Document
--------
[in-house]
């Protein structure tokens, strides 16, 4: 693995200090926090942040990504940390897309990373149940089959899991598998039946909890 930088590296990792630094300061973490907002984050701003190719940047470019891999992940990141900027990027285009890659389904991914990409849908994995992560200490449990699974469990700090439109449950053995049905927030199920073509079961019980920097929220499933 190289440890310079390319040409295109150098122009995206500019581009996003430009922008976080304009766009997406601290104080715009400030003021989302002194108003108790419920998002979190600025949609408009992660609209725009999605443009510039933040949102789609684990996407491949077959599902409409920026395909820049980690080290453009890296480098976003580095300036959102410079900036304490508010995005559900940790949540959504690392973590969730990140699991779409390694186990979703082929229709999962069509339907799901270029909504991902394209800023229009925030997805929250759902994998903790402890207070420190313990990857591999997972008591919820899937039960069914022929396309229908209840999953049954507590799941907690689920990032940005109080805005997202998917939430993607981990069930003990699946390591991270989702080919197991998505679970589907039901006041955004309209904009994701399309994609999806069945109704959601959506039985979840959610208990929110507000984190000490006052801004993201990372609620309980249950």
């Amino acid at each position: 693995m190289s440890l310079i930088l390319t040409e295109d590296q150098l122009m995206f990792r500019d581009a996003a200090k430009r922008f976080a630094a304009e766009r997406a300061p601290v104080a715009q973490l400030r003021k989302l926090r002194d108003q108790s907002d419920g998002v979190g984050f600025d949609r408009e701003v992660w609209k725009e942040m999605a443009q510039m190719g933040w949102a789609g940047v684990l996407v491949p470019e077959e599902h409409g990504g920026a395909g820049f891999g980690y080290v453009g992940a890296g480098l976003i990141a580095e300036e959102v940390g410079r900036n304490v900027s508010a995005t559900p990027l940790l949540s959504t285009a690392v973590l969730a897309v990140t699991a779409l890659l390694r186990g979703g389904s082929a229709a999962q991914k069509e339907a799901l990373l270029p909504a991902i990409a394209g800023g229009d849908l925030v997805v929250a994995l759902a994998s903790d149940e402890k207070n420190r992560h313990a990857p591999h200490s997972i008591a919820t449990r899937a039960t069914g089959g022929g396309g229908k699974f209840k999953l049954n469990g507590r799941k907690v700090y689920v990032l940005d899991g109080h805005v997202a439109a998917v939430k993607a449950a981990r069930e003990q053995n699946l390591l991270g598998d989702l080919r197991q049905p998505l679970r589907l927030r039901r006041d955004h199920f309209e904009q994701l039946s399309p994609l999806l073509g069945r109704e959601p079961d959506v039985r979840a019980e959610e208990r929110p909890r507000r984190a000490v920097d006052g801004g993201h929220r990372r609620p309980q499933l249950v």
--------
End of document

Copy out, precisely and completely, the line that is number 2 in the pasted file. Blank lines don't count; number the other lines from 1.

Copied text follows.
């Protein structure tokens, strides 16, 4: 693995200090926090942040990504940390897309990373149940089959899991598998039946909890 930088590296990792630094300061973490907002984050701003190719940047470019891999992940990141900027990027285009890659389904991914990409849908994995992560200490449990699974469990700090439109449950053995049905927030199920073509079961019980920097929220499933 190289440890310079390319040409295109150098122009995206500019581009996003430009922008976080304009766009997406601290104080715009400030003021989302002194108003108790419920998002979190600025949609408009992660609209725009999605443009510039933040949102789609684990996407491949077959599902409409920026395909820049980690080290453009890296480098976003580095300036959102410079900036304490508010995005559900940790949540959504690392973590969730990140699991779409390694186990979703082929229709999962069509339907799901270029909504991902394209800023229009925030997805929250759902994998903790402890207070420190313990990857591999997972008591919820899937039960069914022929396309229908209840999953049954507590799941907690689920990032940005109080805005997202998917939430993607981990069930003990699946390591991270989702080919197991998505679970589907039901006041955004309209904009994701399309994609999806069945109704959601959506039985979840959610208990929110507000984190000490006052801004993201990372609620309980249950």